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A new data centre at CERN

The new data centre complements the existing centre and will allow CERN to respond to the growing data-processing needs of the worldwide scientific community


Civil Engineering and Infrastructure
The inauguration of the new data centre in Prévessin. From left to right: Pippa Wells, CERN’s Deputy Director for Research and Computing; Charlotte Warakaulle, CERN’s Director for International Relations; Aurélie Charillon, Mayor of Prévessins-Moëns; Joachim Mnich, CERN’s Director for Research and Computing; Yves Nussbaum, Director Marché Industrie, AXIMA; and Enrica Porcari, Head of Information Technology Department at CERN. (Image: CERN)

On 23 February 2024, a brand-new data centre was inaugurated on CERN’s Prévessin site (France), marking the completion of a major project for the Organization’s computing strategy. Spanning more than 6000 square metres and including six rooms for IT equipment with a cooling capacity of 2 MW each, the centre will host CPU (central processing unit) servers for physics data processing as well as a small amount of CPU servers and storage capacity for business continuity and disaster recovery (for example, when data is corrupted). CERN’s main data centre on the Meyrin site (Switzerland) will continue to house the majority of the Organization’s data storage capacity.

The rate of data production of the experiments at the Large Hadron Collider (LHC) continues to grow, already reaching some 45 petabytes per week, and this is expected to double in the era of the High-Luminosity LHC, the major upgrade of CERN’s current flagship accelerator, the LHC. The data from these experiments is fed into the Worldwide LHC Computing Grid (WLCG), a collaboration of around 170 data centres distributed across more than 40 countries, with a storage capacity of about 3 exabytes and one million CPU cores distributed across the network. While the Meyrin data centre has so far performed the Tier 0 role, that is, the core for the LHC Computing Grid, the Prévessin centre will provide vital additional computing capacity to CERN.

The new building was built in a record time of less than two years. It complies with strict technical requirements to ensure its environmental sustainability, and is equipped with an efficient heat-recovery system that will contribute to heating buildings on the Prévessin site.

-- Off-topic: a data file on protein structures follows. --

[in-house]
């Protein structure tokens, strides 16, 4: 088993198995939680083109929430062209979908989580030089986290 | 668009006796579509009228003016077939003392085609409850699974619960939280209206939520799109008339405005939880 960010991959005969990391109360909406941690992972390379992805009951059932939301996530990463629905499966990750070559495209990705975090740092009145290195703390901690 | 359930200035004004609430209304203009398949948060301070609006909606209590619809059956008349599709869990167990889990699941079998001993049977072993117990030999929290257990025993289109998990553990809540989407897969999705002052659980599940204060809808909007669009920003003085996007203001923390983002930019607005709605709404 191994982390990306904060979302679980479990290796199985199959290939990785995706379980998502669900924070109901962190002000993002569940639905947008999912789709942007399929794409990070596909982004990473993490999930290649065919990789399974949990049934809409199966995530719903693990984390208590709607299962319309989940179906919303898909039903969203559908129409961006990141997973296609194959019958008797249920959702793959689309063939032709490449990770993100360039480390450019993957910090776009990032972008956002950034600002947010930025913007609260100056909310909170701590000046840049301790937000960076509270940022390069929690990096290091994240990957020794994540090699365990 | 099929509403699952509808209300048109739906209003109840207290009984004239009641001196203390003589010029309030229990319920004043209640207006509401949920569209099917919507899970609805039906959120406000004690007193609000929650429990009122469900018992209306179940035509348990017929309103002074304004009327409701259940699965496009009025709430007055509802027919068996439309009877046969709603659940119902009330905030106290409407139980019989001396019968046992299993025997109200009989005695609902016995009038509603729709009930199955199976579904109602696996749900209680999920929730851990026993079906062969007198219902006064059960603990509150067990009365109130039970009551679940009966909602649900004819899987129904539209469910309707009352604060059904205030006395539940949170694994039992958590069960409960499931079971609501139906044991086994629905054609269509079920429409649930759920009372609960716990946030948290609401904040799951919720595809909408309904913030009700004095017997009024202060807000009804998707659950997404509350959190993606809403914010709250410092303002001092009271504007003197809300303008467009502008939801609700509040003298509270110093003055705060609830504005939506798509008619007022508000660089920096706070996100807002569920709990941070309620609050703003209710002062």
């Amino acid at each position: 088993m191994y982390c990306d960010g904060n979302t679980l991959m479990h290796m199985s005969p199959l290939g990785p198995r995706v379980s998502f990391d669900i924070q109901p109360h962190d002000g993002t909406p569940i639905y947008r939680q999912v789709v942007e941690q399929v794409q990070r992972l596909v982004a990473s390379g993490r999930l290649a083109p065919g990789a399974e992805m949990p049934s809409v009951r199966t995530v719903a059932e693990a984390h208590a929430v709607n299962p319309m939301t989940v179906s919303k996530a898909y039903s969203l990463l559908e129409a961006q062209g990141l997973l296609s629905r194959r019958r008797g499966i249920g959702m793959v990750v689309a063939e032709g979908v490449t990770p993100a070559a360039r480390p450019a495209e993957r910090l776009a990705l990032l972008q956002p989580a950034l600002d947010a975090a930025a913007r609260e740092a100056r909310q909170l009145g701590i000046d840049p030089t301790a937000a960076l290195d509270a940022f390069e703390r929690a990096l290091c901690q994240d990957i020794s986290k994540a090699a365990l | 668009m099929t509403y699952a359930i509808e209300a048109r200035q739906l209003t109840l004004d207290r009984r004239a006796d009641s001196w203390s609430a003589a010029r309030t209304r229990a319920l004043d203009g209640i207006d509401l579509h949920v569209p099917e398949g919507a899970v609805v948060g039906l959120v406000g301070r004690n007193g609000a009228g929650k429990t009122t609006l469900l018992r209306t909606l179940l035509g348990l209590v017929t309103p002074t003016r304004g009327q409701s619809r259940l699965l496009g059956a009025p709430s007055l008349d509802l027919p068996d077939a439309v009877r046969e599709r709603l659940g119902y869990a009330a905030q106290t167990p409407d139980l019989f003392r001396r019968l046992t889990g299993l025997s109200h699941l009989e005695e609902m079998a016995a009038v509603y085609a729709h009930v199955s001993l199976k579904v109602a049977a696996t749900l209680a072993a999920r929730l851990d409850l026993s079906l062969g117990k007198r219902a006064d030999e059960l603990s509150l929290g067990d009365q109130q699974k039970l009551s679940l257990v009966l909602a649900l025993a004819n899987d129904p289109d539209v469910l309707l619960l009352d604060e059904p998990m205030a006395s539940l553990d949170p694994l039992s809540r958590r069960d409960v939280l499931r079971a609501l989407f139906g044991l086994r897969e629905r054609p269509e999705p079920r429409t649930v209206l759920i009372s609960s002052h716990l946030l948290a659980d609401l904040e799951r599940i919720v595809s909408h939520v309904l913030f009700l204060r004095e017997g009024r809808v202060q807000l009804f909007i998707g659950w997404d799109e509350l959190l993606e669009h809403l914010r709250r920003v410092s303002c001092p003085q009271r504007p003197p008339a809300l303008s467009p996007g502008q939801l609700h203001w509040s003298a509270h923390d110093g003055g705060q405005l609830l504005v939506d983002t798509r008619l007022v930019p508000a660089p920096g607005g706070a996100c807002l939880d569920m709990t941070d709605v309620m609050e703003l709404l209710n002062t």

The backbones of our interconnected world, data centres are energy-intensive infrastructures. According to a recent report, their energy consumption accounts for about 1.5% of the European Union’s total electricity consumption. Two parameters characterise the environmental sustainability of a data centre: the power usage effectiveness (PUE) – the ratio of total data centre input power to IT load power – and the water usage effectiveness (WUE) – the ratio between the use of water in data centre systems and the energy consumption of the IT equipment.

The new Prévessin centre has a PUE target of 1.1, lower than the worldwide average of 1.6, and close to 1.0, which would be the value for a perfectly efficient data centre, where all the power is delivered to the IT equipment.

It has a WUE target of 0.379 litres per kWh thanks to an innovative water recycling system. The cooling system will be automatically triggered when the outside temperature reaches 20 degrees Celsius. Five huge fan-walls installed in each room will ensure that the overall temperature does not exceed 32 degrees Celsius.

The new centre was designed, built and will be operated in the framework of a FIDIC (International Federation of Consulting Engineers) Gold Book contract, which also ensures its financial sustainability. The building’s IT rooms will gradually be equipped with up to 78 racks each. Starting from the top-floor rooms, they are expected to be fully equipped over the next ten years.